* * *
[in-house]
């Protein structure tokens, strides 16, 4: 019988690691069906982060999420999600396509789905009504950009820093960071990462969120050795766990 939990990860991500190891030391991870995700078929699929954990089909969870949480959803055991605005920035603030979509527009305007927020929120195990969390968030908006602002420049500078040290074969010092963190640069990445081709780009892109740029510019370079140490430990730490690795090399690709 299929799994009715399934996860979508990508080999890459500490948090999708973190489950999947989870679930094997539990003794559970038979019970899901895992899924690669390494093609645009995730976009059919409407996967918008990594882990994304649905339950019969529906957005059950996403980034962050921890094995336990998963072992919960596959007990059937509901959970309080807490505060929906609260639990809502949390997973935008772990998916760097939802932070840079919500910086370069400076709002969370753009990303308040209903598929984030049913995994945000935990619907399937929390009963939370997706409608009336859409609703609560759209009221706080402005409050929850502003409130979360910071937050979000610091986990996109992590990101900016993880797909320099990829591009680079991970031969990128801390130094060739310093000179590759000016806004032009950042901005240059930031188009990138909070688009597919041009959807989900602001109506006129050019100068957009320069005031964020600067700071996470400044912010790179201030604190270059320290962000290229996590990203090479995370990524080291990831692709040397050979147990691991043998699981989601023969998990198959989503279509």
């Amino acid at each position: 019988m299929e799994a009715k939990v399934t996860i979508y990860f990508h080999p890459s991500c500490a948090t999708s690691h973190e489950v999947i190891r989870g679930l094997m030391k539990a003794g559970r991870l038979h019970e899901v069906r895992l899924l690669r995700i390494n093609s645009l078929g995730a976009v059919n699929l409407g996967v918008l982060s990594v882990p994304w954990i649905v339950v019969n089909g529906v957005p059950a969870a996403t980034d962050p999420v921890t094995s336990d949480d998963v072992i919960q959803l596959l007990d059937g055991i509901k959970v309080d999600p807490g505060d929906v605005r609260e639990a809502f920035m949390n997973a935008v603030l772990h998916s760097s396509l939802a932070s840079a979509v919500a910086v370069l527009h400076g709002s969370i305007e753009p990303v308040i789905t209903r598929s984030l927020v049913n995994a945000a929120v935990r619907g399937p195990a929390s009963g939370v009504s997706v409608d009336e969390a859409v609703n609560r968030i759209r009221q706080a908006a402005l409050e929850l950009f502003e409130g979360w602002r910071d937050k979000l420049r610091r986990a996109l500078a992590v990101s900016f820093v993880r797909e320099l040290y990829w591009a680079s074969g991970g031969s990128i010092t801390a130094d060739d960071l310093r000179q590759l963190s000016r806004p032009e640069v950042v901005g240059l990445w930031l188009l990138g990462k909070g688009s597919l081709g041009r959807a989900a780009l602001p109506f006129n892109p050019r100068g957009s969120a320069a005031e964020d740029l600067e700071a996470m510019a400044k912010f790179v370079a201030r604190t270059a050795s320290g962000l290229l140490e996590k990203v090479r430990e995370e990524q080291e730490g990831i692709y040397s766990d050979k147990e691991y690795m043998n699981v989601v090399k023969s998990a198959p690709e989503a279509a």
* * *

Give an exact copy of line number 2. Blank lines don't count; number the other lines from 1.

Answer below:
């Protein structure tokens, strides 16, 4: 019988690691069906982060999420999600396509789905009504950009820093960071990462969120050795766990 939990990860991500190891030391991870995700078929699929954990089909969870949480959803055991605005920035603030979509527009305007927020929120195990969390968030908006602002420049500078040290074969010092963190640069990445081709780009892109740029510019370079140490430990730490690795090399690709 299929799994009715399934996860979508990508080999890459500490948090999708973190489950999947989870679930094997539990003794559970038979019970899901895992899924690669390494093609645009995730976009059919409407996967918008990594882990994304649905339950019969529906957005059950996403980034962050921890094995336990998963072992919960596959007990059937509901959970309080807490505060929906609260639990809502949390997973935008772990998916760097939802932070840079919500910086370069400076709002969370753009990303308040209903598929984030049913995994945000935990619907399937929390009963939370997706409608009336859409609703609560759209009221706080402005409050929850502003409130979360910071937050979000610091986990996109992590990101900016993880797909320099990829591009680079991970031969990128801390130094060739310093000179590759000016806004032009950042901005240059930031188009990138909070688009597919041009959807989900602001109506006129050019100068957009320069005031964020600067700071996470400044912010790179201030604190270059320290962000290229996590990203090479995370990524080291990831692709040397050979147990691991043998699981989601023969998990198959989503279509």